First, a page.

Would you please provide a reference where derivation of wall/colloid potential is in? I want to understand the how to deal with the constants, I read a thread where Steve had mentioned that phi^2 is typo. I don’t know how 144 is showing up there and also shouldn’t a rho (density) be there?

Is the derivation like the derivation of LJ93 except that using colloid-solvent potential (http://lammps.sandia.gov/doc/pair_colloid.html) instead of LJ126 and integrate over the 3d half lattice of the wall (think that wall is composed of the same material as the solvent)?

For the case of wall/lj93 it’s said that the user has to incorporate (2pirho/3) (http://lammps.sandia.gov/threads/msg14396.html )into epsilon as it’s not in the code. I wanna know what are the terms that should be incorporated into wall/colloid by the user?

I derived the equation and I get everything inside the brackets correct except that Sigma^6 is outside the bracket. but what I get for the constants outside the bracket I get: 4pi^2epsilonrho_wallrho_colloidsigma^6, so I assume the code just incorporate epsilon and I have to apply 4pi^2rho_wallrho_colloid*sigma^6 myself, however, I still don’t know what 144 is there?

I don’t think there is any paper besides the Everaers PRE 2003, and Accurate and Efficient Methods for Modeling Colloidal Mixtures in an Explicit Solvent using Molecular Dynamics, P. J. in 't Veld, S. J. Plimpton, G. S. Grest, Comp Phys Comm, 179, 320-329 (2008).
neither of which discuss the wall/colloid case.

I think Pieter did the derivation for this, so I’ve CCd him.

Pieter - the formula for the wall/colloid potential on this doc page: http://lammps.sandia.gov/doc/fix_wall.html
seems incompletely documented, particulary the phi^2 term
in the pre-factor.

Well what I get from the derivation I did and the source code of wall/colloid it seems that 144*phi^2 is a typo in the manual and shouldn’t be there, right?

@Kasra: Indeed. According to the code there should not be a phi^2. All other terms agree between manual formula and code interpretation. Additionally, phi is not a parameter in the Hamaker force field definition.

@Steve: I think Jeremy did the derivation. It looks like a Derjaguin-type derivation for the interaction of a spherical particle with a plane.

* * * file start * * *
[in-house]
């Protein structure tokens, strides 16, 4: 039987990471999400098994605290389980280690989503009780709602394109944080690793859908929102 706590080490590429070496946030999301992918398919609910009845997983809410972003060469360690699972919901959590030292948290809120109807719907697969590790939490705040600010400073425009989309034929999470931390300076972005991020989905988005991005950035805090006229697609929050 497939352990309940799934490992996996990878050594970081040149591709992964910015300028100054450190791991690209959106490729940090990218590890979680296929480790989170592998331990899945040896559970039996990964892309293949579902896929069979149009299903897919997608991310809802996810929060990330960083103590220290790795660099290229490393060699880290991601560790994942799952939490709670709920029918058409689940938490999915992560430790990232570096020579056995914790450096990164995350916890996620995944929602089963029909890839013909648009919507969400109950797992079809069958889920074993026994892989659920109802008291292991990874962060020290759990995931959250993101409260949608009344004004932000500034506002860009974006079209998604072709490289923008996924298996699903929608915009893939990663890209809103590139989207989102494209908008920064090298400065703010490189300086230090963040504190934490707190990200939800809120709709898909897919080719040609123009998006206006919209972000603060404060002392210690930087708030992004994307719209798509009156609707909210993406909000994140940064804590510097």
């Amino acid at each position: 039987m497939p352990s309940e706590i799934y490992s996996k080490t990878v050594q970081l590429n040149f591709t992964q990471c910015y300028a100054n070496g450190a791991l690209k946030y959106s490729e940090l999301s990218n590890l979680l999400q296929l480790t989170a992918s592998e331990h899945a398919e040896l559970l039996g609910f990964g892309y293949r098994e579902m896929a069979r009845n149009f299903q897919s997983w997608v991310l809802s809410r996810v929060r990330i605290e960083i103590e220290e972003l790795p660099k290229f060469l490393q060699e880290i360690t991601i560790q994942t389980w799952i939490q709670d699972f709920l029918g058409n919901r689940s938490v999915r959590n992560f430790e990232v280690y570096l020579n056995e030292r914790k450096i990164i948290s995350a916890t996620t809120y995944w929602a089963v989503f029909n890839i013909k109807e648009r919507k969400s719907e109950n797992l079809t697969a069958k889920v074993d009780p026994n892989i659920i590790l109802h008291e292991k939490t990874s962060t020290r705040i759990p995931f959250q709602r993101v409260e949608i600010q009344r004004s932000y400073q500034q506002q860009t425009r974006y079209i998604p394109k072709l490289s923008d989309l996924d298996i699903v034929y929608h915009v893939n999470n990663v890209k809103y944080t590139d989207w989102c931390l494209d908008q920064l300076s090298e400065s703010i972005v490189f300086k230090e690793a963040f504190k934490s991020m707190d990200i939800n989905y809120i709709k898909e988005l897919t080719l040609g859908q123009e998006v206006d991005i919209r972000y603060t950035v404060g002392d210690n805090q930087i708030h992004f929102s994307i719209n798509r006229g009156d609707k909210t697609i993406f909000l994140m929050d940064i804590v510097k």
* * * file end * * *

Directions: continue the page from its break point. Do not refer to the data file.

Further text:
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Jeremy - if you worked on the fix wall/colloid
in LAMMPS, can you take a look at the Qs
below. I will delete the phi^2 term in
the doc page, which apparently is there by mistake.

Pieter & Jeremy - like Kasra said, I think
there are a couple other issues (besides deleting the phi^2),
that are a mis-match between the code and the doc page.
I’m presuming the code is correct, although see my
sigma comment below.

The 144 pre-factor on the doc page does not appear in
the code. E.g. in the def of coeff[3], which is the
leading term in the energy expression. Also, as Kasra
said, why is the sigma^6 not applied to both terms
on the doc page? It is also not in both terms in the
code I believe. That seems odd.

We should also probably define what epsilon means
if it includes some other pre-factors (e.g. pi, etc) and is
not simply the true small-particle epsilon.

The term “sigma^6” does not apply to both terms because this is an integration of the colloid potential with an LJ wall (analogous to the LJ-wall93 potential). I think the doc page for of the equation has made some assumptions about the colloid particle being made up of individual LJ atoms (analogous to Pieter’s derivation in paper with Mark Horsch et al.). I will look at it more closely and try to find my notes on it.

The term “sigma^6” does not apply to both terms because this is an integration of the colloid potential with an LJ wall (analogous to the LJ-wall93 potential). I think the doc page for of the equation has made some assumptions about the colloid particle being made up of individual LJ atoms (analogous to Pieter’s derivation in paper with Mark Horsch et al.). I will look at it more closely and try to find my notes on it.

So the answer is just set the two factors equal to each other and note that the volume fraction of LJ atoms , phi_c = rho_c*(pi/6)sigma^3. Let phi_c = phi_w = phi. Then, rho_crho_w = (36phi^2)/(pi^2sigma^6), and voila! 144 = 4*36. And the factors of pi^2 and sigma^6 drop out.

I don’t think so, I checked the code but it doesn’t seem like that. what I did is that I absorbed all the constants into epsilon and use that in the input. Basically I use 4pi^2rho^2*sigma^6 (if rho_c=rho_w) as the value of epsilon.